Tanzania is a beautiful country with amazing scenery, an abundance of wildlife and gentle, happy people with a humanity that the rest of the world has lost touch with. But amongst all this beauty is an enemy, who lurks in wet, damp places - the female Anopheles mosquito.
 
 
Mosquitoes have four life stages; the egg, larva, pupa and adult. The eggs laid in batches of about 100 at a time, will only hatch in standing water. Most eggs hatch with 48 hours. The larvae live in water and breath at the surface through tubes. Larvae feed on the organic debris and microorganisms in the water then change into Pupae, a resting stage that remains in the water. During this time the mosquito develops into an adult. After two days the pupal skin splits and the adult emerges.
 
 
Malaria begins when the female mosquito bites someone who has already infected. The mosquito becomes infected too, her bite transmits a tiny parasite into the blood stream, which travels to the liver where they divide repeatedly. About two days later, these parasites create millions of progeny who leave the liver and invade the red blood cells, feeding on them. Within 2 weeks they will have increased to more than 30 billion and the human host becomes feverish with malaria. Malaria can lead to chronic anemia, brain and kidney damage and death, especially amongst children and pregnant women.
 
So what do we does the Rotary Club of Moshi do?
 
We offer training to children and adults on prevention, diagnosis and treatment. After the training we invite children to tell us what they have learnt and we give them a quiz. The 5 top winners are given t-shirts stamped with the words “REMIT WINNER”. This ensures that they listen carefully.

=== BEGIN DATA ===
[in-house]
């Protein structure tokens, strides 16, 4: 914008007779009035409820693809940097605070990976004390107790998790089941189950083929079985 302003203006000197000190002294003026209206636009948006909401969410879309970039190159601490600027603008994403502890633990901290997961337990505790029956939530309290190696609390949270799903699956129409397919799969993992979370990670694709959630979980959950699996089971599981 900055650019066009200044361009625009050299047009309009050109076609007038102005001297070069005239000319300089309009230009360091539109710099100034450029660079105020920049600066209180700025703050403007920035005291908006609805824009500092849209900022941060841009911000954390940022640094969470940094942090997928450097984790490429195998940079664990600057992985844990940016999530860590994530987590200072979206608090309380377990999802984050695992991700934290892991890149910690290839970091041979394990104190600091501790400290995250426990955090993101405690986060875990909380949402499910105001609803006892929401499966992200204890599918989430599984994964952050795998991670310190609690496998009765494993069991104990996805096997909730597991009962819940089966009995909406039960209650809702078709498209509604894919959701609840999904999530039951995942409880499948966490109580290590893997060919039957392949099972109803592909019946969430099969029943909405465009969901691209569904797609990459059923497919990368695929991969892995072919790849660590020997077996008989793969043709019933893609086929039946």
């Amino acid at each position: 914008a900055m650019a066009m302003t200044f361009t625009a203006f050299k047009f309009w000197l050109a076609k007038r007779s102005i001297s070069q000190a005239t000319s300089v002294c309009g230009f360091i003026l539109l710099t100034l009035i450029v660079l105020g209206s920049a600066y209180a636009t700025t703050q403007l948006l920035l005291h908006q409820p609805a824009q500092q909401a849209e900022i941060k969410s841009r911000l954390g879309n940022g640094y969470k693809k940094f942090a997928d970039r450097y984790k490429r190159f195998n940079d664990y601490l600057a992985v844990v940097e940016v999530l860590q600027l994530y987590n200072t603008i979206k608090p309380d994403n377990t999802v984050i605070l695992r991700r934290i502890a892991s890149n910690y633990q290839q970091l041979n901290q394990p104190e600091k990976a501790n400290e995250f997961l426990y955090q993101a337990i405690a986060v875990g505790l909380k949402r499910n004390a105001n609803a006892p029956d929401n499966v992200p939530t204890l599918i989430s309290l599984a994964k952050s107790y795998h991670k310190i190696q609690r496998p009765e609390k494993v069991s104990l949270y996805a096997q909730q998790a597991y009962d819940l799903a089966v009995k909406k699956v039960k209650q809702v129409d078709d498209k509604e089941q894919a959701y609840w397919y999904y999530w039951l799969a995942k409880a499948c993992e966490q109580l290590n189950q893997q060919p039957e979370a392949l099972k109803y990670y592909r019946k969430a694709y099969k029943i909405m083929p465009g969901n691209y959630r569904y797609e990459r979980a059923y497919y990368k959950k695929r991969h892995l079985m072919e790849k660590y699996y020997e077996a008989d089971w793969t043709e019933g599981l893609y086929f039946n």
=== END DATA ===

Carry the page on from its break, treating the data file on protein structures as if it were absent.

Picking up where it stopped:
Working with Pan African Malaria Vector Research Consortium, we train health workers on Malaria, Dengue, Zika and Chikungunya diagnosis, transmission, prevention and control.
 
 
After training, community members line up for the Nets. They pay $0.9 for each net so that there is the feeling of ownership. The poorest families identified by the village heads do not pay anything. We supply diagnostic equipment and other malaria equipment to the Health Centers in the areas where we work. We give one sprayer for every area to the Government Malaria Focal Person while the Government supplies the insecticides. We place mosquito-eating fish in water tanks and ponds, making sure the ponds have vertical edges so the fish do not flounder in shallow water. We also form Rotary Community Corps in each village. They are responsible for caring for the mosquito repellent trees, as well as supervision of indoor spraying.
Since the coming of Corona, it is even more important to protect the vulnerable. We now train and distribute to smaller groups at the village leader’s office and give one mask with every net.
 
The REMIT project is comprehensive support to health, education and income. Our aim is:
  1. To reduce deaths of young children and pregnant women from malaria.
  2. To improve education through saving days missed from school with malaria.
  3. To reduce community poverty by reducing days off work caused by malaria for those who can least afford it,
  4. To reduce number of people who are damaged for life by the effects of malaria such as chronic anemia and brain and kidney damage.
Form Rotary Community Corps, who supervise the clearing and prevention measures in each rural area we work in.